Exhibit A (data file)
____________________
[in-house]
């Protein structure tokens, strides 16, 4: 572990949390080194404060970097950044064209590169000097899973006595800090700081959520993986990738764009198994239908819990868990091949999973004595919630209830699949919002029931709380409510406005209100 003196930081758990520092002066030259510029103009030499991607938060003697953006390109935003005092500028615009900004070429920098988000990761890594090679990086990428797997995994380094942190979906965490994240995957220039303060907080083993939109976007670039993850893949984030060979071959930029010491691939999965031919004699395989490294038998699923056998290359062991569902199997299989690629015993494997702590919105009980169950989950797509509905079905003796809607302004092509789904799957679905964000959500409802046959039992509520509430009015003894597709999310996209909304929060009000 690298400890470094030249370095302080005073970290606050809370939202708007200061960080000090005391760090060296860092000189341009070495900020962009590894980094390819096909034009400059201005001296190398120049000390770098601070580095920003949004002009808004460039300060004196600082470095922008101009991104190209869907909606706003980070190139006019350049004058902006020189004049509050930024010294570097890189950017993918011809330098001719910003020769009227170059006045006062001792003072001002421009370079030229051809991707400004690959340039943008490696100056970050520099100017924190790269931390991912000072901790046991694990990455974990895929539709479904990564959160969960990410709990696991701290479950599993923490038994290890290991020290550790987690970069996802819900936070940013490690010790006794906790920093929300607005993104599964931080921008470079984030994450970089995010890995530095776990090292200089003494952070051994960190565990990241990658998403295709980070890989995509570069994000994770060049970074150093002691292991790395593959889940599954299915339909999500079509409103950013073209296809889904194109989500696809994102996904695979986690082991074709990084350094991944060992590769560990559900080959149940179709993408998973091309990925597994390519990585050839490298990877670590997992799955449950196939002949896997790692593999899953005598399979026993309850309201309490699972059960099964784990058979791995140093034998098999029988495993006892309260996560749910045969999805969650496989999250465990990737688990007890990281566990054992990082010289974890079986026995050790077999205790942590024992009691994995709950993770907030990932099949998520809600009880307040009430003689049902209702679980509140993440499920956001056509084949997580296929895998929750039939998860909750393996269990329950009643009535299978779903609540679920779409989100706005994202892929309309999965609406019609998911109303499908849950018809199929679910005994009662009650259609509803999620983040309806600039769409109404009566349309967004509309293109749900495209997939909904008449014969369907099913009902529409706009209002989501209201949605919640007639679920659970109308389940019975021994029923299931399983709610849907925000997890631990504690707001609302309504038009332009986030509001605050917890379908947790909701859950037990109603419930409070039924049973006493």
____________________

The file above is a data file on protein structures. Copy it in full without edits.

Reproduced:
[in-house]
């Protein structure tokens, strides 16, 4: 572990949390080194404060970097950044064209590169000097899973006595800090700081959520993986990738764009198994239908819990868990091949999973004595919630209830699949919002029931709380409510406005209100 003196930081758990520092002066030259510029103009030499991607938060003697953006390109935003005092500028615009900004070429920098988000990761890594090679990086990428797997995994380094942190979906965490994240995957220039303060907080083993939109976007670039993850893949984030060979071959930029010491691939999965031919004699395989490294038998699923056998290359062991569902199997299989690629015993494997702590919105009980169950989950797509509905079905003796809607302004092509789904799957679905964000959500409802046959039992509520509430009015003894597709999310996209909304929060009000 690298400890470094030249370095302080005073970290606050809370939202708007200061960080000090005391760090060296860092000189341009070495900020962009590894980094390819096909034009400059201005001296190398120049000390770098601070580095920003949004002009808004460039300060004196600082470095922008101009991104190209869907909606706003980070190139006019350049004058902006020189004049509050930024010294570097890189950017993918011809330098001719910003020769009227170059006045006062001792003072001002421009370079030229051809991707400004690959340039943008490696100056970050520099100017924190790269931390991912000072901790046991694990990455974990895929539709479904990564959160969960990410709990696991701290479950599993923490038994290890290991020290550790987690970069996802819900936070940013490690010790006794906790920093929300607005993104599964931080921008470079984030994450970089995010890995530095776990090292200089003494952070051994960190565990990241990658998403295709980070890989995509570069994000994770060049970074150093002691292991790395593959889940599954299915339909999500079509409103950013073209296809889904194109989500696809994102996904695979986690082991074709990084350094991944060992590769560990559900080959149940179709993408998973091309990925597994390519990585050839490298990877670590997992799955449950196939002949896997790692593999899953005598399979026993309850309201309490699972059960099964784990058979791995140093034998098999029988495993006892309260996560749910045969999805969650496989999250465990990737688990007890990281566990054992990082010289974890079986026995050790077999205790942590024992009691994995709950993770907030990932099949998520809600009880307040009430003689049902209702679980509140993440499920956001056509084949997580296929895998929750039939998860909750393996269990329950009643009535299978779903609540679920779409989100706005994202892929309309999965609406019609998911109303499908849950018809199929679910005994009662009650259609509803999620983040309806600039769409109404009566349309967004509309293109749900495209997939909904008449014969369907099913009902529409706009209002989501209201949605919640007639679920659970109308389940019975021994029923299931399983709610849907925000997890631990504690707001609302309504038009332009986030509001605050917890379908947790909701859950037990109603419930409070039924049973006493």